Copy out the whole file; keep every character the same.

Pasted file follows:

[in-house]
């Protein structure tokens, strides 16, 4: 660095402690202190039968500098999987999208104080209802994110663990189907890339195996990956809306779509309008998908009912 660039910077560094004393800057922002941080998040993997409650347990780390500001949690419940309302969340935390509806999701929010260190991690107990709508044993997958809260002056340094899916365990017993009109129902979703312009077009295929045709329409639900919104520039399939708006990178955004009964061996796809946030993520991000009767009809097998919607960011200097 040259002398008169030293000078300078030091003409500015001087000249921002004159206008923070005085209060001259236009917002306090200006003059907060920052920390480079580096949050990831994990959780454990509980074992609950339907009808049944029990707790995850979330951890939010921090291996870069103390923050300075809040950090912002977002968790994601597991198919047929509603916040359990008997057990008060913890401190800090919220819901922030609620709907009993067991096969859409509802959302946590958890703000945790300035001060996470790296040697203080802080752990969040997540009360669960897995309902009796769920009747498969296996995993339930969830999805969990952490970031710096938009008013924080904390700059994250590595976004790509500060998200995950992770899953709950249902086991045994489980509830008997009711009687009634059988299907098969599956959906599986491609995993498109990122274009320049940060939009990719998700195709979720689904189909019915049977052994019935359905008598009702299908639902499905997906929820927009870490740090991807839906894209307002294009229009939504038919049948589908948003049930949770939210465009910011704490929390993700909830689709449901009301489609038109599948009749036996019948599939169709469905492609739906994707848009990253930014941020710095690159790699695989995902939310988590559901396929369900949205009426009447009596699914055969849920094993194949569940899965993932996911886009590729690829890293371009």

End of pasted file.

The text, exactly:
[in-house]
């Protein structure tokens, strides 16, 4: 660095402690202190039968500098999987999208104080209802994110663990189907890339195996990956809306779509309008998908009912 660039910077560094004393800057922002941080998040993997409650347990780390500001949690419940309302969340935390509806999701929010260190991690107990709508044993997958809260002056340094899916365990017993009109129902979703312009077009295929045709329409639900919104520039399939708006990178955004009964061996796809946030993520991000009767009809097998919607960011200097 040259002398008169030293000078300078030091003409500015001087000249921002004159206008923070005085209060001259236009917002306090200006003059907060920052920390480079580096949050990831994990959780454990509980074992609950339907009808049944029990707790995850979330951890939010921090291996870069103390923050300075809040950090912002977002968790994601597991198919047929509603916040359990008997057990008060913890401190800090919220819901922030609620709907009993067991096969859409509802959302946590958890703000945790300035001060996470790296040697203080802080752990969040997540009360669960897995309902009796769920009747498969296996995993339930969830999805969990952490970031710096938009008013924080904390700059994250590595976004790509500060998200995950992770899953709950249902086991045994489980509830008997009711009687009634059988299907098969599956959906599986491609995993498109990122274009320049940060939009990719998700195709979720689904189909019915049977052994019935359905008598009702299908639902499905997906929820927009870490740090991807839906894209307002294009229009939504038919049948589908948003049930949770939210465009910011704490929390993700909830689709449901009301489609038109599948009749036996019948599939169709469905492609739906994707848009990253930014941020710095690159790699695989995902939310988590559901396929369900949205009426009447009596699914055969849920094993194949569940899965993932996911886009590729690829890293371009």